House passes transportation budget that builds for a more sustainable and equitable future

OLYMPIAOn Friday, April 2, the House of Representatives passed a new two-year transportation budget in an 87 to 11 vote. 

“This transportation budget will create jobs throughout the state,” said House Transportation Chair Jake Fey (D-Tacoma). “We worked with members from both parties to find solutions and fund projects that will help move our state forward with a cleaner, more modern transportation system.” 

The 2021-23 budget invests $10.94 billion in projects and services. 

Highlights of the budget include: 

Green transportation and electrification 

  • $152.5 million to continue work on the state’s first hybrid-electric ferry, an Olympus-class vessel with construction beginning the spring of 2022, and funding for the material needed for the second such vessel. 
  • $12 million for electric vehicle charging grants and alternative fuel refueling infrastructure. 
  • $15 million for green transportation capital grants to help transit agencies fund the projects needed to reduce carbon emissions and switch to electric vehicles or other zero-emission options. 

Equity and opportunity 

  • $6 million to increase diversity in the transportation construction workforce through the Pre-Apprenticeship Support Services (PASS) program and assistance to minority- and women-owned contractors. 
  • $2 million to the Office of Minority and Women’s Business Enterprises to increase the number of certified women- and minority-owned contractors outside the Puget Sound area. 
  • $950,000 to support the ability of foster and homeless youth to obtain their driver’s license and car insurance, helping them overcome barriers to higher education and job opportunities.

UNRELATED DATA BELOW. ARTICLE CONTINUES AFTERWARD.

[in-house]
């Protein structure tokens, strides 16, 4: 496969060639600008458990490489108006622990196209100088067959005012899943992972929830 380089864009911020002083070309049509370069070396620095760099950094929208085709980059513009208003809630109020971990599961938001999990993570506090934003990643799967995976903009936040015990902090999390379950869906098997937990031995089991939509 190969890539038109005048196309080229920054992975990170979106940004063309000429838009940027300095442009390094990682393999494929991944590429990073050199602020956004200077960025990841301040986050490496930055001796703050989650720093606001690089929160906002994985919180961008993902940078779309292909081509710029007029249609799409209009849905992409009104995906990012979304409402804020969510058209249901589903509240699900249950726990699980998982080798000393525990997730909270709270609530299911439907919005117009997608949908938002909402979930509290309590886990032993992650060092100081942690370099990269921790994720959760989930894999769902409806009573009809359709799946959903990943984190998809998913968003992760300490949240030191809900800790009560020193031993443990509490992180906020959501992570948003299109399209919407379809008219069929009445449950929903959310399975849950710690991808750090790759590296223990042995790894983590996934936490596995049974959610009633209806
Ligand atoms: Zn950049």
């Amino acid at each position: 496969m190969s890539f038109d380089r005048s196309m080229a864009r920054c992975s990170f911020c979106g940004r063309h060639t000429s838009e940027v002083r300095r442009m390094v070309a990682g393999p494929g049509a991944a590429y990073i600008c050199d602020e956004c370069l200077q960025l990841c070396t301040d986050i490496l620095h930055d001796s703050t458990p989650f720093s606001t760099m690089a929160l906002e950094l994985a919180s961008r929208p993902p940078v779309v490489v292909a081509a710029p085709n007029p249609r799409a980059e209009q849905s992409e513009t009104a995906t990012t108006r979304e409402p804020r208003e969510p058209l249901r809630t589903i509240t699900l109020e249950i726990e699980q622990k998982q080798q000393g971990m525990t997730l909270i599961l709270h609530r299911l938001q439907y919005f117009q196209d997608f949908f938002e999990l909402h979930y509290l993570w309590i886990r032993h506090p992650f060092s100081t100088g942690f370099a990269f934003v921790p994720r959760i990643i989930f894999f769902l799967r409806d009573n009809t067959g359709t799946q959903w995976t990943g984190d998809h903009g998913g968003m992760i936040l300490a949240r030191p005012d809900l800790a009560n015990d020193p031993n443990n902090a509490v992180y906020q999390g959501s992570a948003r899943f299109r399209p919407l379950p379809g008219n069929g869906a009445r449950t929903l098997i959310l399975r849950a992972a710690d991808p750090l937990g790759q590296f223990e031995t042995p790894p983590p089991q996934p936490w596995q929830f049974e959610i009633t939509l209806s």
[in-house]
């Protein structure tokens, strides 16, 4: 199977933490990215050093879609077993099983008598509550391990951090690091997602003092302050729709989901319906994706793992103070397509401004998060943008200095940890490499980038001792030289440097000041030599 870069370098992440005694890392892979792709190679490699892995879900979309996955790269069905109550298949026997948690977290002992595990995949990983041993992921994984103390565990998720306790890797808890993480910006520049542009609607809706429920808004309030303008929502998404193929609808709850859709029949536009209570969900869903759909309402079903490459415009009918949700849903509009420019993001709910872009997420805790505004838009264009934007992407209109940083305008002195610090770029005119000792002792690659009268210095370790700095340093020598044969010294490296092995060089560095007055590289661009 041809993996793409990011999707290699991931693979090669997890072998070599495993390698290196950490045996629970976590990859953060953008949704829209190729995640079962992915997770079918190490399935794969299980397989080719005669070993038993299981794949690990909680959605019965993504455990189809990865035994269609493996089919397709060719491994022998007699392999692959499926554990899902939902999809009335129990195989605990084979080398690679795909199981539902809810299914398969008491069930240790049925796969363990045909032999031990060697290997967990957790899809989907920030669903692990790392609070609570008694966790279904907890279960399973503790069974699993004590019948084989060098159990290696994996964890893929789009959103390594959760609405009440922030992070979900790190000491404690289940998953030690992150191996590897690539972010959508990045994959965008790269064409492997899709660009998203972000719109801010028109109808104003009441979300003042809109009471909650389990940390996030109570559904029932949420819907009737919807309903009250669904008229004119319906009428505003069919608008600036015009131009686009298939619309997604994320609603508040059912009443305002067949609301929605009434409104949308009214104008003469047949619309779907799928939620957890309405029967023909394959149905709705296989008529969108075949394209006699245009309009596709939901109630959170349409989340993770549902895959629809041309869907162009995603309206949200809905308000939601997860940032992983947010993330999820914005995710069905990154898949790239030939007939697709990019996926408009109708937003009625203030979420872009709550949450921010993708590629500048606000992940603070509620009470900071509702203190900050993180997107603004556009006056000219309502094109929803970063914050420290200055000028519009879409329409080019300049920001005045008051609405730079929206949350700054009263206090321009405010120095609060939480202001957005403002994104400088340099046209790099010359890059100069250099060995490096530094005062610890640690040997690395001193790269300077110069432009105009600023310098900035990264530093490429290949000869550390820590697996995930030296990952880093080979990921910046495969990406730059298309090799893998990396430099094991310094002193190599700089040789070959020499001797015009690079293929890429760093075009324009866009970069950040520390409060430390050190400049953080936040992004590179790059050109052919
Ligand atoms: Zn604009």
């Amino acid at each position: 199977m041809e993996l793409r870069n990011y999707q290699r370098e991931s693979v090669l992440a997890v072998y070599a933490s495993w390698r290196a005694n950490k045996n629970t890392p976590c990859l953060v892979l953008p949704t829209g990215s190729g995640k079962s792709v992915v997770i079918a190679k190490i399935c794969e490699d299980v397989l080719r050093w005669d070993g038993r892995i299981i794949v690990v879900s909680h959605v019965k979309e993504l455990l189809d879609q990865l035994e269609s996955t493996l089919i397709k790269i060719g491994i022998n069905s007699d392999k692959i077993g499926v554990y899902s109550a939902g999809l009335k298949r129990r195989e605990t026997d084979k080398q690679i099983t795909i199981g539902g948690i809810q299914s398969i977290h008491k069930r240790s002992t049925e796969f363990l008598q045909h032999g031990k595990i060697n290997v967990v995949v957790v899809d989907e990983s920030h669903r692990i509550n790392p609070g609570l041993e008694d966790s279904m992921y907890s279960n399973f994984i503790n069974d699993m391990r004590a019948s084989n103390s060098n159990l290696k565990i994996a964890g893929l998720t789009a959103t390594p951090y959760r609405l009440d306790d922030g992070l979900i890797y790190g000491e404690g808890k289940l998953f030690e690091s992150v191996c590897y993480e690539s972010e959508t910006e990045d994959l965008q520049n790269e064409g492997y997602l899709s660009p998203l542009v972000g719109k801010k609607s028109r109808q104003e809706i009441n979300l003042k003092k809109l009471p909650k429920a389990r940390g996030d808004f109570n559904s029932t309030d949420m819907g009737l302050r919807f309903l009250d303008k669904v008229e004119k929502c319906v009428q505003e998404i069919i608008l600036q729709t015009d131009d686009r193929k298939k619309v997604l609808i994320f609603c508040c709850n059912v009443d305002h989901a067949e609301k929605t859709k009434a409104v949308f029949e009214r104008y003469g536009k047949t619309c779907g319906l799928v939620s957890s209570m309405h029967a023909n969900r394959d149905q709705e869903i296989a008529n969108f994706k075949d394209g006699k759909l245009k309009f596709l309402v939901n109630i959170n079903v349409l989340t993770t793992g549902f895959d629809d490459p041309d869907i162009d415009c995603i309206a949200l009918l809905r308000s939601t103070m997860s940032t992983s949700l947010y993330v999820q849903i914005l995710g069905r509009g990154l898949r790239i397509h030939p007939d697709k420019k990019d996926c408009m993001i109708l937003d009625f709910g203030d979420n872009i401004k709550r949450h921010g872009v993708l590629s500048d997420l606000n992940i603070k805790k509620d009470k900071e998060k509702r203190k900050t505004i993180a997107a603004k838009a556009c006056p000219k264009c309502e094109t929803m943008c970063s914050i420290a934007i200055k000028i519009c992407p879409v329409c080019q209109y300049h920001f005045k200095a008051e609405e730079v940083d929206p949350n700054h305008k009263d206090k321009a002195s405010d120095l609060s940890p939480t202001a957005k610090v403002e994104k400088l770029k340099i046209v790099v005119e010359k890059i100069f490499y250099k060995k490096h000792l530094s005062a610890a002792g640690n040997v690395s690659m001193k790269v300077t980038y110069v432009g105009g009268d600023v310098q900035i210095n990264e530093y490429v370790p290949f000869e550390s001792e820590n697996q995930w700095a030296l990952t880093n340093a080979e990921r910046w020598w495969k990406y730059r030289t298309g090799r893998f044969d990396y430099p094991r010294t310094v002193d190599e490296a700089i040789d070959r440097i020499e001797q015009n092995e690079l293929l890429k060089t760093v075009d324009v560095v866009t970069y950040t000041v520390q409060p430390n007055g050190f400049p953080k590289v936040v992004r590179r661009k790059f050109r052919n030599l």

Major construction projects and programs 

  • $726 million to fully fund fish passage barrier removals as proposed by the Department of Transportation and in compliance with the federal injunction. The proposal also funds efforts to complete inventories of culverts for cities and counties. 
  • $493 million for State Route 520 corridor improvements on the west end. 
  • $453 million for corridor widening and improvements on I-405 from Renton to Bellevue. 
  • $485 million for engineering, right-of-way acquisition, and early construction on the Puget Sound Gateway at State Route 167 and State Route 509. 
  • $101 million to expand the I-5 corridor through Joint Base Lewis-McChord. 
  • $194 million for continued work on US 395 in the North Spokane Corridor. 
  • $116 million to widen I-90 Snoqualmie Pass to Easton. 
  • $93 million for improvements to US 12 in the Walla Walla corridor. 
  • $505 million in capital funding for the state’s ferry system, including $100.2 million for Colman Dock preservation, $110.4 million in preservation work for the ferry fleet, the funding for electrification mentioned earlier, and $68.5 million to preserve terminal buildings around the Puget Sound. 
  • $38.3 million for Safe Routes to Schools, double the previous funding. 

“We need a budget that reflects the needs of our communities, our economy and our environment,” continued Fey. “The hard work of members from both parties has led us to this budget. It is the budget our neighbors need and one they deserve.” 

The budget, adopted as a striking amendment to the Senate’s transportation budget legislation (Senate bill 5165), now goes back to the Senate for negotiations on a final agreement.